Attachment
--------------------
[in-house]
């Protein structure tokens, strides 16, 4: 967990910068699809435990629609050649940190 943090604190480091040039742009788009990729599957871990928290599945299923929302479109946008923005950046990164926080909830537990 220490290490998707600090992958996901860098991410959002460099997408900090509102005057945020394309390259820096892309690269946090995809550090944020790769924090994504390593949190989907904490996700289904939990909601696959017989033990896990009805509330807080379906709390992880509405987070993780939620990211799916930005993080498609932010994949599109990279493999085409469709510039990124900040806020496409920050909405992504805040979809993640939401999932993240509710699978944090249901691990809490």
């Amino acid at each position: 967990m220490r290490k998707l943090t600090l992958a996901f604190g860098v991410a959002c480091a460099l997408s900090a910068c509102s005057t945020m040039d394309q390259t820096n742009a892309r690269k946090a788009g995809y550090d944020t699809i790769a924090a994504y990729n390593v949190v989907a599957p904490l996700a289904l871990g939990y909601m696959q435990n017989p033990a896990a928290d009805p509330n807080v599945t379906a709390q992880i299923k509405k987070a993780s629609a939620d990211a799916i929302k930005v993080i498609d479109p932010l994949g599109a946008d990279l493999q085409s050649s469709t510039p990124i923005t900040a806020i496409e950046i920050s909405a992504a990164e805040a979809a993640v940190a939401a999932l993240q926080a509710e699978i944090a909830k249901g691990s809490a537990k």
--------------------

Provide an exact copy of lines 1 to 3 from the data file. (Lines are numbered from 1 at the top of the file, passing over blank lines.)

[in-house]
């Protein structure tokens, strides 16, 4: 967990910068699809435990629609050649940190 943090604190480091040039742009788009990729599957871990928290599945299923929302479109946008923005950046990164926080909830537990 220490290490998707600090992958996901860098991410959002460099997408900090509102005057945020394309390259820096892309690269946090995809550090944020790769924090994504390593949190989907904490996700289904939990909601696959017989033990896990009805509330807080379906709390992880509405987070993780939620990211799916930005993080498609932010994949599109990279493999085409469709510039990124900040806020496409920050909405992504805040979809993640939401999932993240509710699978944090249901691990809490």
């Amino acid at each position: 967990m220490r290490k998707l943090t600090l992958a996901f604190g860098v991410a959002c480091a460099l997408s900090a910068c509102s005057t945020m040039d394309q390259t820096n742009a892309r690269k946090a788009g995809y550090d944020t699809i790769a924090a994504y990729n390593v949190v989907a599957p904490l996700a289904l871990g939990y909601m696959q435990n017989p033990a896990a928290d009805p509330n807080v599945t379906a709390q992880i299923k509405k987070a993780s629609a939620d990211a799916i929302k930005v993080i498609d479109p932010l994949g599109a946008d990279l493999q085409s050649s469709t510039p990124i923005t900040a806020i496409e950046i920050s909405a992504a990164e805040a979809a993640v940190a939401a999932l993240q926080a509710e699978i944090a909830k249901g691990s809490a537990k």